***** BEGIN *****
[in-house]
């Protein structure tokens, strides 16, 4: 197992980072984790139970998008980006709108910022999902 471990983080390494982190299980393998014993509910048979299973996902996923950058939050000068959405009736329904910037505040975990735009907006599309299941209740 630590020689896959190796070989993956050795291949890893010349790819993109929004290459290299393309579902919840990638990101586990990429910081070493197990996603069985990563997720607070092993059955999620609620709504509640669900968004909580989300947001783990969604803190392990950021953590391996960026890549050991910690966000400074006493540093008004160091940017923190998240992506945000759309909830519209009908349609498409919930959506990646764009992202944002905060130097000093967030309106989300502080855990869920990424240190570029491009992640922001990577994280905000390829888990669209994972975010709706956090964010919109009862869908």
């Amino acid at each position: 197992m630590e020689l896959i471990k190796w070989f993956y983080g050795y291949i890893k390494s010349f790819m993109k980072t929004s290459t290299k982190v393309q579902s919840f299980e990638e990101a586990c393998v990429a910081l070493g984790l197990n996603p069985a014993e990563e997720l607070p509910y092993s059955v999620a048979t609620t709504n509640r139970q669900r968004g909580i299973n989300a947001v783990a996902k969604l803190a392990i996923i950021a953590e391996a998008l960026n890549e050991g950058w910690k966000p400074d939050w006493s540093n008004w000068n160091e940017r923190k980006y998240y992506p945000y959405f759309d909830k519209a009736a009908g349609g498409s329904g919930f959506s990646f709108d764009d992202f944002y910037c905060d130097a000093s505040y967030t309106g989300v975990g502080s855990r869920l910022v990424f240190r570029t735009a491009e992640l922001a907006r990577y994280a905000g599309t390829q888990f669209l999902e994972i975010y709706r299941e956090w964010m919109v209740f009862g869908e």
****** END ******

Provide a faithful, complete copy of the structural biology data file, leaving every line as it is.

[in-house]
């Protein structure tokens, strides 16, 4: 197992980072984790139970998008980006709108910022999902 471990983080390494982190299980393998014993509910048979299973996902996923950058939050000068959405009736329904910037505040975990735009907006599309299941209740 630590020689896959190796070989993956050795291949890893010349790819993109929004290459290299393309579902919840990638990101586990990429910081070493197990996603069985990563997720607070092993059955999620609620709504509640669900968004909580989300947001783990969604803190392990950021953590391996960026890549050991910690966000400074006493540093008004160091940017923190998240992506945000759309909830519209009908349609498409919930959506990646764009992202944002905060130097000093967030309106989300502080855990869920990424240190570029491009992640922001990577994280905000390829888990669209994972975010709706956090964010919109009862869908």
């Amino acid at each position: 197992m630590e020689l896959i471990k190796w070989f993956y983080g050795y291949i890893k390494s010349f790819m993109k980072t929004s290459t290299k982190v393309q579902s919840f299980e990638e990101a586990c393998v990429a910081l070493g984790l197990n996603p069985a014993e990563e997720l607070p509910y092993s059955v999620a048979t609620t709504n509640r139970q669900r968004g909580i299973n989300a947001v783990a996902k969604l803190a392990i996923i950021a953590e391996a998008l960026n890549e050991g950058w910690k966000p400074d939050w006493s540093n008004w000068n160091e940017r923190k980006y998240y992506p945000y959405f759309d909830k519209a009736a009908g349609g498409s329904g919930f959506s990646f709108d764009d992202f944002y910037c905060d130097a000093s505040y967030t309106g989300v975990g502080s855990r869920l910022v990424f240190r570029t735009a491009e992640l922001a907006r990577y994280a905000g599309t390829q888990f669209l999902e994972i975010y709706r299941e956090w964010m919109v209740f009862g869908e």